*†††† *†††† *


Yesterday night, I sat resting in my chair halfway to sleep, when I was startled by something shifting in the corner of my eye, and, upon looking, found one of them there glaring at me from the end table. My initial reaction was to jump back with my hands in the air and let go a shriek, but something, perhaps its proximity, kept me from it. Instead, calmly, I sat there and watched it huddled, breathing uneasily, and, for a long moment, we were still. I recognized it as one of my earliest miscarriages, nearly complete and tossed away for some reason I cannot remember now. I donít know quite how long it had lived in the shadows and corners of my house, but there it sat, encrusted in dust and lint and filth. It smelled very bad.

††††††††††† It talked. In a uncouth vocalization that was more wheezing susurration than voice, it asked why it had been abandoned. Why had I brought it part-way about and then abandoned it? I was quiet, frightened. I spoke earlier of my cowardice when dealing with my offspring, but now, if they were to begin climbing onto furniture to interrogate me, I thought that I might have to pack up and move. It repeated its question. I answered that I did not have an answer. I could not remember why I had abandoned it, that perhaps I had found it lacking in some matter. Perhaps, I said, I had thought it better that it should lay stillborn in my home then monument to my own inferiority in some dusty journal someplace. Why then, it asked through spastic vocal convulsions, had I not been kind enough to destroy it at once? Again, I had no answer.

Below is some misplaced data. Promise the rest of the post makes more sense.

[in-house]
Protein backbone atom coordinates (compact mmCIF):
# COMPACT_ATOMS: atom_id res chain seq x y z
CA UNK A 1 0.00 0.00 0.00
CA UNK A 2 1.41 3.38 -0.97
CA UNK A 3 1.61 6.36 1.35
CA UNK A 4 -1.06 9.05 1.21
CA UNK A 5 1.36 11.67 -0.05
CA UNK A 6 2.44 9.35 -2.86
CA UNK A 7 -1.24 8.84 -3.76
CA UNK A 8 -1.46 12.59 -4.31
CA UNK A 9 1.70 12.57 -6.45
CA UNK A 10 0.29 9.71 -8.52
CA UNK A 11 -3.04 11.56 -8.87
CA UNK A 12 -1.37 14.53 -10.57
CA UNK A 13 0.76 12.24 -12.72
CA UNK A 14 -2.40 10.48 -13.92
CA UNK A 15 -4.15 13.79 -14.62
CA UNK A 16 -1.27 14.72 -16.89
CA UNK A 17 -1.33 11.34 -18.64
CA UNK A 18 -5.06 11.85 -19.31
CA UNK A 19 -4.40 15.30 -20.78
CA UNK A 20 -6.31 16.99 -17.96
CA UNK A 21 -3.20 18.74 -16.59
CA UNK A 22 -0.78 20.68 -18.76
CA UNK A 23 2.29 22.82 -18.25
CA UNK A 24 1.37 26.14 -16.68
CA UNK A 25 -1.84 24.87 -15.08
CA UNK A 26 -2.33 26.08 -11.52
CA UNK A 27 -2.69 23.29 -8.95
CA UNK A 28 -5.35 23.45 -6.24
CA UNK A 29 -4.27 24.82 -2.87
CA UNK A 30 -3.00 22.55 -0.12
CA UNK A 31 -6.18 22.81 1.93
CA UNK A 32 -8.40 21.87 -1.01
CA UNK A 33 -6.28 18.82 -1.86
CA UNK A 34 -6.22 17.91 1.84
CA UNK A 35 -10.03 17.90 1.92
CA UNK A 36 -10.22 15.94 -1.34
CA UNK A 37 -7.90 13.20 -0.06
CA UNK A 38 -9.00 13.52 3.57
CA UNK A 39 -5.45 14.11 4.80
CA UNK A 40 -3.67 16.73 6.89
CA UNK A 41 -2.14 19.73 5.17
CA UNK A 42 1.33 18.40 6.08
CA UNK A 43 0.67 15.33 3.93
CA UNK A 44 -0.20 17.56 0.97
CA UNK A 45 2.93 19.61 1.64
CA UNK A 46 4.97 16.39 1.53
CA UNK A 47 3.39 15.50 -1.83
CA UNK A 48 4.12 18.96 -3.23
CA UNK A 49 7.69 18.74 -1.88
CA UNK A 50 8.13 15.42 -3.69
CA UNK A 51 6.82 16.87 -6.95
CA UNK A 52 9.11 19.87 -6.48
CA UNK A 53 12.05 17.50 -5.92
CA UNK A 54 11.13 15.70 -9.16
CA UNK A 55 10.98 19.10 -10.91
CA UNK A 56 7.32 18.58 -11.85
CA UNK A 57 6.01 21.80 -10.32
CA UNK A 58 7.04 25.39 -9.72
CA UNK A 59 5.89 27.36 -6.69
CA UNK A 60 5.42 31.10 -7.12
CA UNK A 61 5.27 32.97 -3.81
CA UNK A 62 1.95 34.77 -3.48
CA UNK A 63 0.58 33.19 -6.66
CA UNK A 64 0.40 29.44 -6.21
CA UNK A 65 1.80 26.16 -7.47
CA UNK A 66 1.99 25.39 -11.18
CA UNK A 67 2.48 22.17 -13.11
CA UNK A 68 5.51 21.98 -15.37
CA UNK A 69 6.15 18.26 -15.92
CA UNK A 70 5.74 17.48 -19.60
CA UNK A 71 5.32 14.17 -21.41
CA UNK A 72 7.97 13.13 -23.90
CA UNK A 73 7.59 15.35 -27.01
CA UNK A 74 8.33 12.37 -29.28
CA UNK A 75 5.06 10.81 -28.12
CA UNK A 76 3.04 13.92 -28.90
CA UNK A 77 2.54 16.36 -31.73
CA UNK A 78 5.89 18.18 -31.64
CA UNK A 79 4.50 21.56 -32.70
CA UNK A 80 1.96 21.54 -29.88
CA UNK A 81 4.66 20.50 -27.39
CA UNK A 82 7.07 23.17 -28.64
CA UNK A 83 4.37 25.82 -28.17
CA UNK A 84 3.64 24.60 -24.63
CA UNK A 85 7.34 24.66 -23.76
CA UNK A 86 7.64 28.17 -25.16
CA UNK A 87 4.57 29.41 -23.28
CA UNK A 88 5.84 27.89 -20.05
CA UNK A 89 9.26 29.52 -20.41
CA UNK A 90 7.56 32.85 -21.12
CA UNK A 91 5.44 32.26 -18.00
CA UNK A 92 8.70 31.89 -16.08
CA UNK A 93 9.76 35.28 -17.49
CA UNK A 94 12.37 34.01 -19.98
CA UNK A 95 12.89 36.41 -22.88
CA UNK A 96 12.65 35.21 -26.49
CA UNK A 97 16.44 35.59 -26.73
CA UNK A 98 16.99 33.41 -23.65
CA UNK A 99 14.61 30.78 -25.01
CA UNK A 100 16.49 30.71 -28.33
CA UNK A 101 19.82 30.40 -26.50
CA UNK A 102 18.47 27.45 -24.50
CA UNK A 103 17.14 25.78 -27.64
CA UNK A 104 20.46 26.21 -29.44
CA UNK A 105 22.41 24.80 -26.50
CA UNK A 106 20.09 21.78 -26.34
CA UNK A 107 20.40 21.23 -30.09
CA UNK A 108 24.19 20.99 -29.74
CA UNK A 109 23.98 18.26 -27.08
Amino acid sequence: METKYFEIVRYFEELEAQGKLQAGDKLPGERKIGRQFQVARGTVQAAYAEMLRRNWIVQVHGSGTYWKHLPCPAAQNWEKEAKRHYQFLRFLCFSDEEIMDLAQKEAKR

††††††††††† The little derelict creature was a pitiful sight, matched only in its pathos by my own terrible guilt. I wanted to do something for it, to help it, so long as I would not have to touch it in any way. Possibly, it had seen me inching from my chair toward a sheet Ihoped to throw over it, because it spoke back up. If I could not remember why I had passed on it, it said, then perhaps it could still be saved. It commanded me to lift it, and I, after some thoughtful deliberation, cravenly lowered my palm down to the end table, and nearly swooned as the thing shifted its weight onto my hand. Take me to the desk, it said. I asked why I should do that, but it merely repeated its command. I did so. I carried it into the study, and, doing so, sought almost to counter its weight in my hand by lowering arm until, when we reached the desk, it was at knee-level. I placed it on the desk, as it had told me to do, beside the typewriter. Still in the cradle of the machine, was my newest child, a story I had only begun writing a few nights earlier. Its vital organs were not nearly formed, but it was coming along nicely. I had great hopes for that one.